Dana: We’ve been in some dangerous situations. I’m a mystery novel buff, which has helped to uncover clues to the murderers’ identities, but we’ve found that solving murders is an unhealthy hobby.

Then why don’t you leave the investigations to the police?

Sarah: Oh, we’ve tried, but our first murder case was headed by a bungling sheriff, a former dog trainer, who had just taken office and half his staff quit in protest because he ran the department like a kennel. Then he fell in love in Dana and has pursued her throughout our investigations.

Dana: And to complicate matters, Sarah has a crush on him.

That could cause problems. What about your daughter, Dana? Hasn’t she been involved in your murder investigations?

Dana: Yes, Kerrie’s an investigative journalist. She’s helped tremendously with most of our cases. But in Murder on the Interstate she’s kidnapped by terrorists and nearly loses her life.

Sarah: Don’t forget about us, Dana. They nearly killed us too. I think it’s time the author retired us and found two more patsies to take our places.

Dana: You’d be bored to death if we stopped solving murders.

Sarah:  I’d like to live long enough to collect my social security.

Dana: I wouldn’t depend on that either, Sarah. You know you always have a home with me in my sister Georgi’s mansion.

Sarah: Huh. Remember when the drug gang kept breaking into the mansion after Georgi died? The mansion isn’t any safer than a bus station in downtown Los Angeles. And all that money you inherited from your sister didn’t keep us safe either.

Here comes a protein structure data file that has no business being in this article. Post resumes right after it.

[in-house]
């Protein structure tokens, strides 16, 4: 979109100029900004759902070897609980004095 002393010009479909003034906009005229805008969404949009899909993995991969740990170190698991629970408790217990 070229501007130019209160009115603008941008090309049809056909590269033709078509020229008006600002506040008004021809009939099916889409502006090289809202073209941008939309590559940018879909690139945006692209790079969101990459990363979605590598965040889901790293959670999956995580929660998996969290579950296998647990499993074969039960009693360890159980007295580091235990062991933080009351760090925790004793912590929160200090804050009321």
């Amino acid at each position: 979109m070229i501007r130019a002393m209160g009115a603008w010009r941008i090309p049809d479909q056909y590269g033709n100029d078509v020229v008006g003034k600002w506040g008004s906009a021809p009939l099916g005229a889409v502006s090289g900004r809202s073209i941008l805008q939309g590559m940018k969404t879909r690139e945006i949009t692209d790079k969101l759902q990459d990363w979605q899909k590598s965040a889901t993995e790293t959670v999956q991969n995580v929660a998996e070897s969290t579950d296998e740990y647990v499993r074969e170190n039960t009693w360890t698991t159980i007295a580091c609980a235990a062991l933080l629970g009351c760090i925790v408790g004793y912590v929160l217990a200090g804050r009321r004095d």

Dana: Even so, it’s better than sitting around in rocking chairs or playing shuffleboard.

Sarah: True, but a little murder-free time would be appreciated.

Why don’t you two take a cruise and leave the motorhome behind?

Sarah: Which motorhome? Two of them have been wrecked already. One by the drug gang and the second when Dana had to crash it into a ditch to escape a killer, who was holding her hostage.

Dana: We can’t leave Bert, our retired police dog, behind again. He spent a month in the kennel while we were investigating the murders in Phoenix. He didn’t even recognize us when we finally arrived home.

Sarah: And Kerrie’s getting married soon to that handsome FBI agent who used her as a decoy for the terrorists.

Dana: (sigh) It’s a murky world out there and I doubt we’ll ever be able to retire. Our author is busy cooking up another plot to place us in danger.

Sarah: She’s going to have to play detective herself to find me in Argentina!

Thank you for talking to me today. Where can we learn more about you?

You can check out Jean Henry Mead’s website. It has all the links to her blogs and books: jeanhenrymead.com.

Click here to read an: Excerpt From “Murder on the Interstate” by Jean Henry Mead